Add x to the set in the current batch.

Only positive integers including zero up to the precision set as opts.bits are allowed for x.

You will need to bf.flush(cb) the database before queries will reflect this action.

bf.delete(x)

Delete x from the set in the current batch.

Only positive integers including zero up to the precision set as opts.bits are allowed for x.

You will need to bf.flush(cb) the database before queries will reflect this action.

bf.flush(opts={}, cb)

Commit the current batch to the database. cb(err) is called when the operation completes.

When opts.sync === false, only queue the underlying database writes, do not flush the underlying database. Use this option if you need fine-grained control over flushing, for example if you want to store multiple bitfields or other pieces of data on the same database.

bf.has(x, cb)

Test whether x is in the set. cb(err, exists) is called with a boolean exists or an error err.

bf.rank(x, cb)

Get the number of elements i in the set that are less than x as cb(err, i).

This corresponds to searching for the number of 1s < x in the bitfield, so the alias is called rank1.

aliases:

  • bf.rank1(x, cb)

bf.rank0(x, cb)

Get the number of non-negative integer elements i NOT in the set that are less than x as cb(err, i).

This corresponds to searching for the number of 0s < x in the bitfield, so this method is called rank0.

bf.select(i, cb)

Find a value of x where rank(x) = i as cb(err, x).

If there is no element x in the set where rank(x) = i, you will receive the value -1.

aliases:

  • bf.select1(i, cb)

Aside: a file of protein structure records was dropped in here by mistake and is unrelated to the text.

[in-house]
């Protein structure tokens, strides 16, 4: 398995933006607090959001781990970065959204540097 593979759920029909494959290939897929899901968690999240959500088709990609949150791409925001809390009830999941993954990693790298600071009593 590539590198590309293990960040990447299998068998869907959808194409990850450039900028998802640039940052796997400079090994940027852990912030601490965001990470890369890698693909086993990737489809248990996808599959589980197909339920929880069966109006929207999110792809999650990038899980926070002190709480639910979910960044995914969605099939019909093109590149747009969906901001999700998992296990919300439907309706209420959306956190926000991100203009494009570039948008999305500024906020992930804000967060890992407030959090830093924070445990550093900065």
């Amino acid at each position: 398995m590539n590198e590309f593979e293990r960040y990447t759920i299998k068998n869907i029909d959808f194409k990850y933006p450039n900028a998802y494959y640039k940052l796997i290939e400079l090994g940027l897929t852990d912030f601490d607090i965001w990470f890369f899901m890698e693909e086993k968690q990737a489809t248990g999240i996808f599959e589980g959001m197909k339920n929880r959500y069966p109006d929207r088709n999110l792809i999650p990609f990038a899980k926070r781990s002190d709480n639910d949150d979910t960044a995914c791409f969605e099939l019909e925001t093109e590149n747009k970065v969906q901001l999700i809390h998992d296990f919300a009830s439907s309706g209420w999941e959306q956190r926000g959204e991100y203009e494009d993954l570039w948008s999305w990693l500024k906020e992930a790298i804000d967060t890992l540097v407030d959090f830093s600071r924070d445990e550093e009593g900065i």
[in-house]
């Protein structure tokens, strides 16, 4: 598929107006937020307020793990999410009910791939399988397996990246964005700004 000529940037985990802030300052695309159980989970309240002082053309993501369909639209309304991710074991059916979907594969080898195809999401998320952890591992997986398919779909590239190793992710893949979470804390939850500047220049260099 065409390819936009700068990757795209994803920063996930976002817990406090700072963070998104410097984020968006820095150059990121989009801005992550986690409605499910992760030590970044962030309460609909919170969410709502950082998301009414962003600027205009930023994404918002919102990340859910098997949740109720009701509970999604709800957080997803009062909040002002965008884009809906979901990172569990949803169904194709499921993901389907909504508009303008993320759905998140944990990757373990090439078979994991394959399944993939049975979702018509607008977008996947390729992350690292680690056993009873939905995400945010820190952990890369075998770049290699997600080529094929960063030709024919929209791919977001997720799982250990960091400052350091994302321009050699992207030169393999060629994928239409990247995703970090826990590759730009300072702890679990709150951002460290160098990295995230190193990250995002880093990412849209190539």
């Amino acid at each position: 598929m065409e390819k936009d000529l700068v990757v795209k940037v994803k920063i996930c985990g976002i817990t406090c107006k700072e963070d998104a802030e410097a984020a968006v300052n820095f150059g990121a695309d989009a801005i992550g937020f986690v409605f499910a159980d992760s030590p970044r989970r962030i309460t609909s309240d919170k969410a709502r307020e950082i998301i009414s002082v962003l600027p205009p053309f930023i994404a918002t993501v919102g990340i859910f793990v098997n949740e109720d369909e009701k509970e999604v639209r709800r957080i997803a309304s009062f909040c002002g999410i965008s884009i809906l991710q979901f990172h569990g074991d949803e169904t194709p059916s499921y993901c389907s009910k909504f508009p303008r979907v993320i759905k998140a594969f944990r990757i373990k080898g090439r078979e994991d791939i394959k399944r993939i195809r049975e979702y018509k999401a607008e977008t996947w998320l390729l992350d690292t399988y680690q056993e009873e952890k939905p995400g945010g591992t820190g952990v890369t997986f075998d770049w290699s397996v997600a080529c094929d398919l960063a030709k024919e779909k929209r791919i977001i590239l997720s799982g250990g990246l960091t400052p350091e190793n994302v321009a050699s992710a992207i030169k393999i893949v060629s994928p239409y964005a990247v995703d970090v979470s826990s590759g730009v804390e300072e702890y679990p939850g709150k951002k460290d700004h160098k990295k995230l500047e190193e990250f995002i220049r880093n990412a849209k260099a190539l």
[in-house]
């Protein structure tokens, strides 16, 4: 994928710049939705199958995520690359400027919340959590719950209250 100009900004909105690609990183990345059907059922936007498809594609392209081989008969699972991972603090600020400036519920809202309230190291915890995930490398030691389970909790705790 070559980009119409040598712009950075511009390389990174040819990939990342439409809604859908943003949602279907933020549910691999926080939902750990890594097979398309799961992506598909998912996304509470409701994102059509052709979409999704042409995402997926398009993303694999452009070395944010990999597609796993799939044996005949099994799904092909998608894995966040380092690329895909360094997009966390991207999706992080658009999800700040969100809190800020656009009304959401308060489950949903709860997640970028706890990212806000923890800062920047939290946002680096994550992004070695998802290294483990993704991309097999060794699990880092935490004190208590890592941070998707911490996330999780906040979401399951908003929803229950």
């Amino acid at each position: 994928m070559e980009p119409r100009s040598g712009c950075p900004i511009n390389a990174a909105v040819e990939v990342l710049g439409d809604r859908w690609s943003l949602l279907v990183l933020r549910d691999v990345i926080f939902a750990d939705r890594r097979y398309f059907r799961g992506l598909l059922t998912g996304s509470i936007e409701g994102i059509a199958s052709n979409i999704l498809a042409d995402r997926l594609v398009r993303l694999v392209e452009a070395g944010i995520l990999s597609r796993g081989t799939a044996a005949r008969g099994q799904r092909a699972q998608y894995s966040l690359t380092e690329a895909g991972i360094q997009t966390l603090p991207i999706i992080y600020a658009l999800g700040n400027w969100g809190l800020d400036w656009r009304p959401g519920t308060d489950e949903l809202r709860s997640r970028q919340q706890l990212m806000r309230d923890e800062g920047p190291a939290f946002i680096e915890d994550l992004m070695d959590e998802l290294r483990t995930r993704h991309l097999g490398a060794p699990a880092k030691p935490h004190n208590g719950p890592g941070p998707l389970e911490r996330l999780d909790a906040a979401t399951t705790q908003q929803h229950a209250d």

bf.select0(i, cb)

Find a value of x where rank0(x) = i as cb(err, x).

If there is no element x in the set where rank0(x) = i, you will receive the value -1. Note that zeros extend unbounded past the largest value in the set (the last 1 in the bitfield).

bf.predecessor(x, cb)

Return the greatest element y in the set where y < x as cb(err, y).

aliases:

  • bf.predecessor1(x, cb)
  • bf.pred(x, cb)
  • bf.pred1(x, cb)
  • bf.prev(x, cb)
  • bf.prev1(x, cb)

bf.predecessor0(x, cb)

Return the greatest non-negative integer element y NOT in the set where y < x as cb(err, y).

aliases:

  • bf.pred0(x, cb)
  • bf.prev0(x, cb)

bf.successor(x, cb)

Return the smallest element y in the set where y > x as cb(err, y).

aliases:

  • bf.successor1(x, cb)
  • bf.succ(x, cb)
  • bf.succ1(x, cb)
  • bf.next(x, cb)
  • bf.next1(x, cb)

bf.successor0(x, cb)

Return the smallest non-negative integer element y NOT in the set where y > x as cb(err, y).

aliases:

  • bf.succ0(x, cb)
  • bf.next0(x, cb)

var multi = new MultiBitfield(storage)

Create a new multi instance to open multiple bitfields on the same database under different prefixes with bound flushes. This way you can move membership between different sets on the same underlying database flush().

var bf = multi.open(prefix, opts)

Open a bitfield database stored under prefix.

You should take care to delimit your prefixes to prevent clashes, for example by using a trailing delimiter such as ! and disallowing ! from the prefix area if it comes from user input.

multi.close(prefix)

Close a bitfield under prefix. Flushes will no longer include writes from this database.

multi.flush(cb)

Flush all of the open databases in a single underlying database flush.

license

license zero parity and apache 2.0 (contributions)